noun, verb (used with or without object), lus·tred, lus·tring. Chiefly British.




the state or quality of shining by reflecting light; glitter, sparkle, sheen, or gloss: the luster of satin.
a substance, as a coating or polish, used to impart sheen or gloss.
radiant or luminous brightness; brilliance; radiance.
radiance of beauty, excellence, merit, distinction, or glory: achievements that add luster to one's name.
a shining object, especially one used for decoration, as a cut-glass pendant or ornament.
a chandelier, candleholder, etc., ornamented with cut-glass pendants.
any natural or synthetic fabric with a lustrous finish.
Also called metallic luster. an iridescent metallic film produced on the surface of a ceramic glaze.
Mineralogy. the nature of a mineral surface with respect to its reflective qualities: greasy luster.

verb (used with object)

to finish (fur, cloth, pottery, etc.) with a luster or gloss.

verb (used without object)

to be or become lustrous.
Also especially British, lus·tre.

Origin of luster

1515–25; < Middle French lustre < Italian lustro, derivative of lustrare to polish, purify < Latin lūstrāre to purify ceremonially, derivative of lūstrum lustrum
Related formslus·ter·less, adjective

Synonyms for luster

1. See polish.

Antonyms for luster Unabridged Based on the Random House Unabridged Dictionary, © Random House, Inc. 2019

Examples from the Web for lustring

Historical Examples of lustring

British Dictionary definitions for lustring


lutestring (ˈluːtˌstrɪŋ)


a glossy silk cloth, formerly used for clothing, upholstery, etc

Word Origin for lustring

C17: from Italian lustrino, from lustro lustre


US luster


reflected light; sheen; gloss
radiance or brilliance of light
great splendour of accomplishment, beauty, etc
a substance used to polish or put a gloss on a surface
a vase or chandelier from which hang cut-glass drops
a drop-shaped piece of cut glass or crystal used as a decoration on a chandelier, vase, etc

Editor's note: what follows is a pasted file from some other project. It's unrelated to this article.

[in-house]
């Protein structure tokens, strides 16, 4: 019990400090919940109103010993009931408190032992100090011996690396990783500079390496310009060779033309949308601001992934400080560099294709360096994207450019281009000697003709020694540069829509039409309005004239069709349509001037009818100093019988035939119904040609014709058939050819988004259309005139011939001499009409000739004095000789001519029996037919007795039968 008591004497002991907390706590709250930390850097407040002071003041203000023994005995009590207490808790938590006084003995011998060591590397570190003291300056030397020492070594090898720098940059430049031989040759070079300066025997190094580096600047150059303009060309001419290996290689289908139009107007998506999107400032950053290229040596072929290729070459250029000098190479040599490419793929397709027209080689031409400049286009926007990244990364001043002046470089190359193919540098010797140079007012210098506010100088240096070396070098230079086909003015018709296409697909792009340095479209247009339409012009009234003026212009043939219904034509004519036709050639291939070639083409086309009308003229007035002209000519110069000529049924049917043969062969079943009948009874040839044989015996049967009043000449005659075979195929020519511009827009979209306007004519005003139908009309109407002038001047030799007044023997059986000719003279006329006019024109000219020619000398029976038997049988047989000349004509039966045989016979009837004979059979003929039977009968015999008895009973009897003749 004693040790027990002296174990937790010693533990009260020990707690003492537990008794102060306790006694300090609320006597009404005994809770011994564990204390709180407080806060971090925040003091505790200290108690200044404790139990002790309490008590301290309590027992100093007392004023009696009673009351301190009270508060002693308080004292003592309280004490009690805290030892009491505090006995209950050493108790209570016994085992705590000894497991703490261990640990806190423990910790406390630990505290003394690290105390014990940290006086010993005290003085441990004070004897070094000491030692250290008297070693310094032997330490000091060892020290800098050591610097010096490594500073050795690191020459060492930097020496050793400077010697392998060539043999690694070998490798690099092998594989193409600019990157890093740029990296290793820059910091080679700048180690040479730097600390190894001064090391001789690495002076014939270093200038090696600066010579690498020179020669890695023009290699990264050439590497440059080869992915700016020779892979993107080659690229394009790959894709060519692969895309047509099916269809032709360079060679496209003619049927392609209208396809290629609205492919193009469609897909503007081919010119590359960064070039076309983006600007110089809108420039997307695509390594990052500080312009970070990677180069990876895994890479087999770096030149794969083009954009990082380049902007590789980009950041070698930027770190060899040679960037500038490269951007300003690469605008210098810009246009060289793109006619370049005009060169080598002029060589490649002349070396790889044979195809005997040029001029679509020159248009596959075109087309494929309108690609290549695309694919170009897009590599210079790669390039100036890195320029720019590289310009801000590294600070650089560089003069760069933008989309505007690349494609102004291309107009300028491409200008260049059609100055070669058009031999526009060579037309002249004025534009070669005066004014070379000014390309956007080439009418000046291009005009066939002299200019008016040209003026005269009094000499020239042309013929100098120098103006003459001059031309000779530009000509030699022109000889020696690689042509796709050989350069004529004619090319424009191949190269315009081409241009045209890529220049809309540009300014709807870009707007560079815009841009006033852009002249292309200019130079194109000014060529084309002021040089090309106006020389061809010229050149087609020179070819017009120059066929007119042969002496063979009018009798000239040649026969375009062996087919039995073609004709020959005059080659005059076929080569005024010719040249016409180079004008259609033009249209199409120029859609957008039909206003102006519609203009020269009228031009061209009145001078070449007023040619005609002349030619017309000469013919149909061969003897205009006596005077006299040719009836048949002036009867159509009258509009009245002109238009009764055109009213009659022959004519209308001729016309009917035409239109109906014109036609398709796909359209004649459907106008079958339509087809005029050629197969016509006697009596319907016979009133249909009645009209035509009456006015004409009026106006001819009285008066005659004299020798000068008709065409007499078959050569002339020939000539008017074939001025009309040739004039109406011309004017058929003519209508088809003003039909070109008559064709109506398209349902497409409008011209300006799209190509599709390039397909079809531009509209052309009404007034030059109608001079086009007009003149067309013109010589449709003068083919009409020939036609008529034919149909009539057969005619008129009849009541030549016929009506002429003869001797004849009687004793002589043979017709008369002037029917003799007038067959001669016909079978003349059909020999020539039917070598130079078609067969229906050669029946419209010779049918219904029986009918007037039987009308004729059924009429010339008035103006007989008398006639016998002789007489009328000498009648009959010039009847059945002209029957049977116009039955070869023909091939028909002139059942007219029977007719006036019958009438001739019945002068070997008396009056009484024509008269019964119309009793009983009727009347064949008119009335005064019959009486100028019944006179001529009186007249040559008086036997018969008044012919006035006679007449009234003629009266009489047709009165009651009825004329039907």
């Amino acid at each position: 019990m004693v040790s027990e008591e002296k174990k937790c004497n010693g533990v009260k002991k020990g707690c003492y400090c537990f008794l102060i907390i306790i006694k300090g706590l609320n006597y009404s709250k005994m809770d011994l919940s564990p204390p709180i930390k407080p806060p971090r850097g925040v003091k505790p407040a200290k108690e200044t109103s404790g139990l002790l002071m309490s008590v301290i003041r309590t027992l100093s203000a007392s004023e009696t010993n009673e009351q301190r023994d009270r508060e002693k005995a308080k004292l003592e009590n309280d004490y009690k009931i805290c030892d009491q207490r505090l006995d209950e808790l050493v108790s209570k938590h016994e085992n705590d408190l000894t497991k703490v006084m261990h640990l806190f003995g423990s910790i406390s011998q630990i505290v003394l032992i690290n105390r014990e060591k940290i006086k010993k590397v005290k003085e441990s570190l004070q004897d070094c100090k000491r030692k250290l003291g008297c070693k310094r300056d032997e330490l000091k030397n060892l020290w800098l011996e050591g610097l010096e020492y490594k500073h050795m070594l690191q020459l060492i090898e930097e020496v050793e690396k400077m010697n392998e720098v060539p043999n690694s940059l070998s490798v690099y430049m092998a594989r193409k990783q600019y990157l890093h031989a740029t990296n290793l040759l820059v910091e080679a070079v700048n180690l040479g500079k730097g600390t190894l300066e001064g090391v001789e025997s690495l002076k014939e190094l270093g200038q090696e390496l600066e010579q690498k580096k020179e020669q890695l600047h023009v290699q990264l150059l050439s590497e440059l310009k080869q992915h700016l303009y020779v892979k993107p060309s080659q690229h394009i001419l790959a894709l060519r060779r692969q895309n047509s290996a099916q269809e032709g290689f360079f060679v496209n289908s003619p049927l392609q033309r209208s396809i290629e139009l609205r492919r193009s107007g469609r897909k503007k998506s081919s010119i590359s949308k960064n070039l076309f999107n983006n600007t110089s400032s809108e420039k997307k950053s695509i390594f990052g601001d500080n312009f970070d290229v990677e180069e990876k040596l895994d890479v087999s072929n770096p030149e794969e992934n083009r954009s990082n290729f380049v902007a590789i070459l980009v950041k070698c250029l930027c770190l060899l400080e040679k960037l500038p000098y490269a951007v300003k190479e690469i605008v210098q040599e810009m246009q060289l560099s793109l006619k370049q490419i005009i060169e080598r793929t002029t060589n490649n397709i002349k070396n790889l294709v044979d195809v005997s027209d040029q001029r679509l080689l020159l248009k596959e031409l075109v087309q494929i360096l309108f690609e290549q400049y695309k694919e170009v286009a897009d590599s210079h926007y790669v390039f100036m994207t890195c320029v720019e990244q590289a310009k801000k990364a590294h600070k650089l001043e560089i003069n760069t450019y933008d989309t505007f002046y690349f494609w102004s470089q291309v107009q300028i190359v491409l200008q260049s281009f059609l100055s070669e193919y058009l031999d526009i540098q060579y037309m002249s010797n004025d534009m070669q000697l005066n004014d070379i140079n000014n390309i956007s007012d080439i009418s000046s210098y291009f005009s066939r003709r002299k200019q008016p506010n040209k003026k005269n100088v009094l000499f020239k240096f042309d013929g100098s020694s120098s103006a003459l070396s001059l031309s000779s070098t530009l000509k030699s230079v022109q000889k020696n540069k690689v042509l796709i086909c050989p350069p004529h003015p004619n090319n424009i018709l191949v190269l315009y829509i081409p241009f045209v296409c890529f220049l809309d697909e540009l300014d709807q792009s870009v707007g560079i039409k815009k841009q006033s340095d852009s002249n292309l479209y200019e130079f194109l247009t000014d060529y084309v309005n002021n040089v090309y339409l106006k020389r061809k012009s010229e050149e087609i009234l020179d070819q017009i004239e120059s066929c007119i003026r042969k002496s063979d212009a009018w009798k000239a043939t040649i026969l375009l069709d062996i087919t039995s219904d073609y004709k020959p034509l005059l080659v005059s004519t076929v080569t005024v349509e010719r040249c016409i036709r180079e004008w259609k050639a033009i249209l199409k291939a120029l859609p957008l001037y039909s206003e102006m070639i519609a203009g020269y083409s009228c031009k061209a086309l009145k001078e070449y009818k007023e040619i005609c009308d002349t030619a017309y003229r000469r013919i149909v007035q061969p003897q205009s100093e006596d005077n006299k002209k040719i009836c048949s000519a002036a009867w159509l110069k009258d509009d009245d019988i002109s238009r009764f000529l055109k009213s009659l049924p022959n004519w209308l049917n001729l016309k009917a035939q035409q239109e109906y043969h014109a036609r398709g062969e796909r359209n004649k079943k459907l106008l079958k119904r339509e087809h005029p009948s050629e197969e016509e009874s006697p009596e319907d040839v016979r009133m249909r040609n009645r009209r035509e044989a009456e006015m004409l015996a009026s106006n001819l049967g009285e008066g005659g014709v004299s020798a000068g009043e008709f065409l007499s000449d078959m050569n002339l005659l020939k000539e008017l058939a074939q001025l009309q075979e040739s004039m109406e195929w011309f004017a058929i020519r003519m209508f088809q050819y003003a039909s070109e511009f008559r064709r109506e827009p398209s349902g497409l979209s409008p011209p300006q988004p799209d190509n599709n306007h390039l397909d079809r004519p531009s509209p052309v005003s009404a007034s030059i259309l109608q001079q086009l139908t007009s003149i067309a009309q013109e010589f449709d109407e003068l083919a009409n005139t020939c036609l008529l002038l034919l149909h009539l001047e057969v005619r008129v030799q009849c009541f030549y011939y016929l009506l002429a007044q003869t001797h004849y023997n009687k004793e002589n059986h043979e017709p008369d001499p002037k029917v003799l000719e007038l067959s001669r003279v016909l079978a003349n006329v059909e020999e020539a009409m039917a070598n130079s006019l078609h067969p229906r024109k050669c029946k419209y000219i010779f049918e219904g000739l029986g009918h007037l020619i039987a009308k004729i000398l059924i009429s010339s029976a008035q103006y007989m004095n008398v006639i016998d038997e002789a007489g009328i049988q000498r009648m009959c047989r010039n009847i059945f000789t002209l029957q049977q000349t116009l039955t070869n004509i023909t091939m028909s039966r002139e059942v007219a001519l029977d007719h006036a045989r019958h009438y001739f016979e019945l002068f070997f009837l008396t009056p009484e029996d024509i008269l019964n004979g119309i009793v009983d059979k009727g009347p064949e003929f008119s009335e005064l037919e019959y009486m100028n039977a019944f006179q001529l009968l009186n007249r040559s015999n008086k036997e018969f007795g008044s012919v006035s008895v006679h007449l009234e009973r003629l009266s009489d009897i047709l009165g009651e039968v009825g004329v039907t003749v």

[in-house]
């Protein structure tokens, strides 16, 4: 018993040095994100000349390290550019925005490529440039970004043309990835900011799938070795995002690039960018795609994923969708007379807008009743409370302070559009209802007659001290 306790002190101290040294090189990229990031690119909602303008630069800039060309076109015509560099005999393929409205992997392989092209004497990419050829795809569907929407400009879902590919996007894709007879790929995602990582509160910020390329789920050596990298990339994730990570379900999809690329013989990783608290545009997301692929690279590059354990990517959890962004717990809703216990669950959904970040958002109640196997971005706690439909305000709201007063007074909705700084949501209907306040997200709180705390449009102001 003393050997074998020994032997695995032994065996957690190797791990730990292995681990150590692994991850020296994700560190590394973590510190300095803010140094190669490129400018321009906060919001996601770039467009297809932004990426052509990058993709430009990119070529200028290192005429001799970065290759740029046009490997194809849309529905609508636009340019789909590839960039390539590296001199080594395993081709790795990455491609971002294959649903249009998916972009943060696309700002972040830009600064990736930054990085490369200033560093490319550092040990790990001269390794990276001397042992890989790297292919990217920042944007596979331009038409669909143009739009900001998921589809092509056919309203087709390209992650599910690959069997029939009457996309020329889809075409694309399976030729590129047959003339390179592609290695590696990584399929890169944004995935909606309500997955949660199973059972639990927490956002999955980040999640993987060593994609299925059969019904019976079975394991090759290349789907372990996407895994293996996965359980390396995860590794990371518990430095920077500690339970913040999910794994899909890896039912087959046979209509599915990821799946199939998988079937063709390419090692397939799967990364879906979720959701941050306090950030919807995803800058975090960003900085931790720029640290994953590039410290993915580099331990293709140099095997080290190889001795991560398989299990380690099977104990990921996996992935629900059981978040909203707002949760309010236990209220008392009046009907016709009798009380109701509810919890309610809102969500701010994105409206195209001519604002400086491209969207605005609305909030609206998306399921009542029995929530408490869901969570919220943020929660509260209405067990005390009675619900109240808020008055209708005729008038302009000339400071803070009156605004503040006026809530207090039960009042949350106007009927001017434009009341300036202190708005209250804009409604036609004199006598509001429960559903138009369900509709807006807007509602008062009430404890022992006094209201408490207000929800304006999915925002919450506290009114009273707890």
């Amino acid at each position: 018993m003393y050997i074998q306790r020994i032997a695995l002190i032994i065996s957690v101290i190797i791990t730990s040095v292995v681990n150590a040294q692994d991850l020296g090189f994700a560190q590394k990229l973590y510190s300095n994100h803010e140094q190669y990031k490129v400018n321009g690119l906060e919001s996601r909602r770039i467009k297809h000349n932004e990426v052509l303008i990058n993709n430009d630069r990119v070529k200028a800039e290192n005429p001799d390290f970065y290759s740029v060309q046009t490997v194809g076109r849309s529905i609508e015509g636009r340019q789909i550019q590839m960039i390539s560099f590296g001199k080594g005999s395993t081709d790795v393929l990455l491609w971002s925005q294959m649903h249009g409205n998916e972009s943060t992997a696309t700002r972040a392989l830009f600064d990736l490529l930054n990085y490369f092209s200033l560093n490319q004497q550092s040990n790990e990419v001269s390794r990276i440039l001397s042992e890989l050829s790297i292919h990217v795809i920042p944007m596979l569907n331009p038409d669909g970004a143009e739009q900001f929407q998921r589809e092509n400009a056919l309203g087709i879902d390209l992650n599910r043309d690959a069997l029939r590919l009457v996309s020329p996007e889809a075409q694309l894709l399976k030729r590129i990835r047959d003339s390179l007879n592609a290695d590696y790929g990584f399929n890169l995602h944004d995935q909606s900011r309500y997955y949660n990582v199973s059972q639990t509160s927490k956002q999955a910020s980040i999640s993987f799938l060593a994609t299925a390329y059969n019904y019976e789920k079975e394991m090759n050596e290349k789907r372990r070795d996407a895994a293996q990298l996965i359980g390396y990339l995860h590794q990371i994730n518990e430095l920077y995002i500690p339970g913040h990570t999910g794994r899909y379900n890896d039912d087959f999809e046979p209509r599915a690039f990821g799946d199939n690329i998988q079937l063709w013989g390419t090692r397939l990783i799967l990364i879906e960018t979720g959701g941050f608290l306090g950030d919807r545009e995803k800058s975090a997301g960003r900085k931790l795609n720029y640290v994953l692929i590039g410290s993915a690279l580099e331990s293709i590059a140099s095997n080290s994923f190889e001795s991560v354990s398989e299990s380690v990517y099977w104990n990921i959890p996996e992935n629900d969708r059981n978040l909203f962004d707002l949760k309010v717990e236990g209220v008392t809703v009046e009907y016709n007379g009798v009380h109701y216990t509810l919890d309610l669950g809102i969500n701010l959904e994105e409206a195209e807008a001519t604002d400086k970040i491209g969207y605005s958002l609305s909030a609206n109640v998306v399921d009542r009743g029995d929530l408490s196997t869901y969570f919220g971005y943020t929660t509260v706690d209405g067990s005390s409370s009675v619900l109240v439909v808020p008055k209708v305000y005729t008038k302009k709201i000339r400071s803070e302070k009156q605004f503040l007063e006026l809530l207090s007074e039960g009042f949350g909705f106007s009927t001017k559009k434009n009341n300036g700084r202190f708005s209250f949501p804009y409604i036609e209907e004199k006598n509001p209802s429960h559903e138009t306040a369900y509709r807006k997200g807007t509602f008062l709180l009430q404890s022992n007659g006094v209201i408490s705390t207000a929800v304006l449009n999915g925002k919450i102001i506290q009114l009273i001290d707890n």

1. a shiny metallic surface on some pottery and porcelain
  2. (as modifier)lustre decoration
mineralogy the way in which light is reflected from the surface of a mineral. It is one of the properties by which minerals are defined


to make, be, or become lustrous
Derived Formslustreless or US lusterless, adjectivelustrous, adjective

Word Origin for lustre

C16: from Old French, from Old Italian lustro, from Latin lustrāre to make bright; related to lustrum
Collins English Dictionary - Complete & Unabridged 2012 Digital Edition © William Collins Sons & Co. Ltd. 1979, 1986 © HarperCollins Publishers 1998, 2000, 2003, 2005, 2006, 2007, 2009, 2012

Word Origin and History for lustring



"gloss, radiance," 1520s, from Middle French lustre "gloss, radiance" (14c.), common Romanic (cf. Spanish and Portuguese lustre, Rumanian lustru, Italian lustro "splendor, brilliancy"), from Latin lustrare "spread light over, brighten, illumine," related to lucere "shine," lux "light" (see light (n.)).



"gloss, radiance;" see luster (n.1).



"one who lusts," 1590s, agent noun from lust (v.).

Online Etymology Dictionary, © 2010 Douglas Harper

lustring in Science



The shine from the surface of a mineral. Luster is important in describing different kinds of minerals. It is usually characterized as metallic, glassy, pearly, or dull.
The American Heritage® Science Dictionary Copyright © 2011. Published by Houghton Mifflin Harcourt Publishing Company. All rights reserved.